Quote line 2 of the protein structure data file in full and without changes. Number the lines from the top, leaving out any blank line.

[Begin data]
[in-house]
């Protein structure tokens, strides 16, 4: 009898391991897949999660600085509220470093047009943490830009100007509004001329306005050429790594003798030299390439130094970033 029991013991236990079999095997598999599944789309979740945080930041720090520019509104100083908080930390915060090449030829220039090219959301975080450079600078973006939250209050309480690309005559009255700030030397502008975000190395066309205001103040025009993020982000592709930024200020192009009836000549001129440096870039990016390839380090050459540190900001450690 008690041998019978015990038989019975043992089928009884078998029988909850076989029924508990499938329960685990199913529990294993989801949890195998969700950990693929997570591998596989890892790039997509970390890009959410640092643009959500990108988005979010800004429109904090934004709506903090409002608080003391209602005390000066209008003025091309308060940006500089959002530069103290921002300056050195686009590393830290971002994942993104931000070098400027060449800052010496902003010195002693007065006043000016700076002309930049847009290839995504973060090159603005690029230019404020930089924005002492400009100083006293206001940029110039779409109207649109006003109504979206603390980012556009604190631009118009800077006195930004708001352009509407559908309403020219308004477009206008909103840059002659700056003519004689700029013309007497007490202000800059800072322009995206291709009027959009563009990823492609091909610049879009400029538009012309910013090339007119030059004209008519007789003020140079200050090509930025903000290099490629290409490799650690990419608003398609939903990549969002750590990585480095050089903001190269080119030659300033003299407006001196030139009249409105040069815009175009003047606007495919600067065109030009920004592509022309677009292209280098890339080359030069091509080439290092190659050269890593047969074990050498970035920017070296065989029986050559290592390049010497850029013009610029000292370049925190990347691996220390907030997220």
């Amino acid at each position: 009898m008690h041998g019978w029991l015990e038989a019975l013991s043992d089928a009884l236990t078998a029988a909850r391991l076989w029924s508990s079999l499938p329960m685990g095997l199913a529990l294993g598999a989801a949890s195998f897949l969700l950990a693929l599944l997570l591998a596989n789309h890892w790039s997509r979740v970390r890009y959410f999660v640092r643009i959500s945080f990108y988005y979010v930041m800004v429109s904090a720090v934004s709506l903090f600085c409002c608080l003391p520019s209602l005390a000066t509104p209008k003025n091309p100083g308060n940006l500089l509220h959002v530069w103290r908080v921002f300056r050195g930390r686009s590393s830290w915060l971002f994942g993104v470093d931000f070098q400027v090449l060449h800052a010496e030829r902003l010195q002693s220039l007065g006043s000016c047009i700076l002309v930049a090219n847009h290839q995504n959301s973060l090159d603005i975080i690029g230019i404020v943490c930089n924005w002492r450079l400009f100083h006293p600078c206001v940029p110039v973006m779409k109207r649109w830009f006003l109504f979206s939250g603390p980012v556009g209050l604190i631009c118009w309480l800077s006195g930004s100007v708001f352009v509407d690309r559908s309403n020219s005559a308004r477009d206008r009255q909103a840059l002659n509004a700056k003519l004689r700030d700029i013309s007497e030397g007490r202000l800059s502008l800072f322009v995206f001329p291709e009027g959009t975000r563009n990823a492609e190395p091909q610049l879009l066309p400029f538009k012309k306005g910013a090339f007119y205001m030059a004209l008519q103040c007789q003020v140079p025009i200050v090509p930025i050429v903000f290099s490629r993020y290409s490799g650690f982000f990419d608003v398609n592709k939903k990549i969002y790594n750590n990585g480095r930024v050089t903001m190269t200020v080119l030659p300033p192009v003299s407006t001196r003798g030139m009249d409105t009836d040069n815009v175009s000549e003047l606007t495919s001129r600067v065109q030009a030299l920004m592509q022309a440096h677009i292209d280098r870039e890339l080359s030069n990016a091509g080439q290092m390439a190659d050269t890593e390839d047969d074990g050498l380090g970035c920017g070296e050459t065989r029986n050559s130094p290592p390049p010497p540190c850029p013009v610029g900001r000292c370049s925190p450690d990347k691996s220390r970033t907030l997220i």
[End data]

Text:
């Protein structure tokens, strides 16, 4: 009898391991897949999660600085509220470093047009943490830009100007509004001329306005050429790594003798030299390439130094970033 029991013991236990079999095997598999599944789309979740945080930041720090520019509104100083908080930390915060090449030829220039090219959301975080450079600078973006939250209050309480690309005559009255700030030397502008975000190395066309205001103040025009993020982000592709930024200020192009009836000549001129440096870039990016390839380090050459540190900001450690 008690041998019978015990038989019975043992089928009884078998029988909850076989029924508990499938329960685990199913529990294993989801949890195998969700950990693929997570591998596989890892790039997509970390890009959410640092643009959500990108988005979010800004429109904090934004709506903090409002608080003391209602005390000066209008003025091309308060940006500089959002530069103290921002300056050195686009590393830290971002994942993104931000070098400027060449800052010496902003010195002693007065006043000016700076002309930049847009290839995504973060090159603005690029230019404020930089924005002492400009100083006293206001940029110039779409109207649109006003109504979206603390980012556009604190631009118009800077006195930004708001352009509407559908309403020219308004477009206008909103840059002659700056003519004689700029013309007497007490202000800059800072322009995206291709009027959009563009990823492609091909610049879009400029538009012309910013090339007119030059004209008519007789003020140079200050090509930025903000290099490629290409490799650690990419608003398609939903990549969002750590990585480095050089903001190269080119030659300033003299407006001196030139009249409105040069815009175009003047606007495919600067065109030009920004592509022309677009292209280098890339080359030069091509080439290092190659050269890593047969074990050498970035920017070296065989029986050559290592390049010497850029013009610029000292370049925190990347691996220390907030997220």